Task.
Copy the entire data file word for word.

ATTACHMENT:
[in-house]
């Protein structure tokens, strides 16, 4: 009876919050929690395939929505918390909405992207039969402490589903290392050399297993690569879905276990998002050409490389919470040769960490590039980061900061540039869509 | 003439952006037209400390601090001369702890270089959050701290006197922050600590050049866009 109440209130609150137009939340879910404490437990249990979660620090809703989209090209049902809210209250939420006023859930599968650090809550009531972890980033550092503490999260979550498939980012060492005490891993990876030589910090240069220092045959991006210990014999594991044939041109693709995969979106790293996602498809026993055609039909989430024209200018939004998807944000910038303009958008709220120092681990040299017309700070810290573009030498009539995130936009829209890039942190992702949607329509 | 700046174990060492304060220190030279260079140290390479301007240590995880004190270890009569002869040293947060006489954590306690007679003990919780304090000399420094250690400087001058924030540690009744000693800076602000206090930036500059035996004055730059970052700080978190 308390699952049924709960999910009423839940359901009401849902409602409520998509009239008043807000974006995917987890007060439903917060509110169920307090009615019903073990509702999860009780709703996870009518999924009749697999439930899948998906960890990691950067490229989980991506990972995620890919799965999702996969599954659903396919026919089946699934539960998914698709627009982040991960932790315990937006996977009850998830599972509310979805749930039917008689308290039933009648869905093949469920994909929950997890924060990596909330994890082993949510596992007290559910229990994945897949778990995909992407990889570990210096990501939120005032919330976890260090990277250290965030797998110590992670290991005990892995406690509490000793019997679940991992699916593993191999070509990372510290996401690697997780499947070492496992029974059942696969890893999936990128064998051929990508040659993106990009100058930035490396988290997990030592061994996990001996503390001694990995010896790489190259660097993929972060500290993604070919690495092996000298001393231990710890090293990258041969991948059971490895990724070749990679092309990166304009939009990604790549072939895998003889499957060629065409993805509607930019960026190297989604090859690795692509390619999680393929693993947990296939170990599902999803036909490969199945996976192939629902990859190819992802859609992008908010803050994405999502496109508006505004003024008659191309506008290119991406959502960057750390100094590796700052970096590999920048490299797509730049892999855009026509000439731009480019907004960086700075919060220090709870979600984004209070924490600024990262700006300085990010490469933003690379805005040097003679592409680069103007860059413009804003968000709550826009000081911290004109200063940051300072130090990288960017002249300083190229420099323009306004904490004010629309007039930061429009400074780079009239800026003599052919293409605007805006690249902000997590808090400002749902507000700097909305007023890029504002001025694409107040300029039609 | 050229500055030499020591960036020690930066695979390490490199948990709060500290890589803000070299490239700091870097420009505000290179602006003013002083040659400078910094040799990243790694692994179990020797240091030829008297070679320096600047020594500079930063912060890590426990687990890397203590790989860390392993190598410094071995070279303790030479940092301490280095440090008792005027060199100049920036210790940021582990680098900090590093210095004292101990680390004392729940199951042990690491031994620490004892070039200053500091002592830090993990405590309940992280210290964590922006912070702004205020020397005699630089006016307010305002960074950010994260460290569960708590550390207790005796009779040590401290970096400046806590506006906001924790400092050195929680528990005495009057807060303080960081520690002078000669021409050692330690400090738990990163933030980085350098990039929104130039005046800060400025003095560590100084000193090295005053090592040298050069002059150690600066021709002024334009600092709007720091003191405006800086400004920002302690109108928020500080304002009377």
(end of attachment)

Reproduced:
[in-house]
């Protein structure tokens, strides 16, 4: 009876919050929690395939929505918390909405992207039969402490589903290392050399297993690569879905276990998002050409490389919470040769960490590039980061900061540039869509 | 003439952006037209400390601090001369702890270089959050701290006197922050600590050049866009 109440209130609150137009939340879910404490437990249990979660620090809703989209090209049902809210209250939420006023859930599968650090809550009531972890980033550092503490999260979550498939980012060492005490891993990876030589910090240069220092045959991006210990014999594991044939041109693709995969979106790293996602498809026993055609039909989430024209200018939004998807944000910038303009958008709220120092681990040299017309700070810290573009030498009539995130936009829209890039942190992702949607329509 | 700046174990060492304060220190030279260079140290390479301007240590995880004190270890009569002869040293947060006489954590306690007679003990919780304090000399420094250690400087001058924030540690009744000693800076602000206090930036500059035996004055730059970052700080978190 308390699952049924709960999910009423839940359901009401849902409602409520998509009239008043807000974006995917987890007060439903917060509110169920307090009615019903073990509702999860009780709703996870009518999924009749697999439930899948998906960890990691950067490229989980991506990972995620890919799965999702996969599954659903396919026919089946699934539960998914698709627009982040991960932790315990937006996977009850998830599972509310979805749930039917008689308290039933009648869905093949469920994909929950997890924060990596909330994890082993949510596992007290559910229990994945897949778990995909992407990889570990210096990501939120005032919330976890260090990277250290965030797998110590992670290991005990892995406690509490000793019997679940991992699916593993191999070509990372510290996401690697997780499947070492496992029974059942696969890893999936990128064998051929990508040659993106990009100058930035490396988290997990030592061994996990001996503390001694990995010896790489190259660097993929972060500290993604070919690495092996000298001393231990710890090293990258041969991948059971490895990724070749990679092309990166304009939009990604790549072939895998003889499957060629065409993805509607930019960026190297989604090859690795692509390619999680393929693993947990296939170990599902999803036909490969199945996976192939629902990859190819992802859609992008908010803050994405999502496109508006505004003024008659191309506008290119991406959502960057750390100094590796700052970096590999920048490299797509730049892999855009026509000439731009480019907004960086700075919060220090709870979600984004209070924490600024990262700006300085990010490469933003690379805005040097003679592409680069103007860059413009804003968000709550826009000081911290004109200063940051300072130090990288960017002249300083190229420099323009306004904490004010629309007039930061429009400074780079009239800026003599052919293409605007805006690249902000997590808090400002749902507000700097909305007023890029504002001025694409107040300029039609 | 050229500055030499020591960036020690930066695979390490490199948990709060500290890589803000070299490239700091870097420009505000290179602006003013002083040659400078910094040799990243790694692994179990020797240091030829008297070679320096600047020594500079930063912060890590426990687990890397203590790989860390392993190598410094071995070279303790030479940092301490280095440090008792005027060199100049920036210790940021582990680098900090590093210095004292101990680390004392729940199951042990690491031994620490004892070039200053500091002592830090993990405590309940992280210290964590922006912070702004205020020397005699630089006016307010305002960074950010994260460290569960708590550390207790005796009779040590401290970096400046806590506006906001924790400092050195929680528990005495009057807060303080960081520690002078000669021409050692330690400090738990990163933030980085350098990039929104130039005046800060400025003095560590100084000193090295005053090592040298050069002059150690600066021709002024334009600092709007720091003191405006800086400004920002302690109108928020500080304002009377």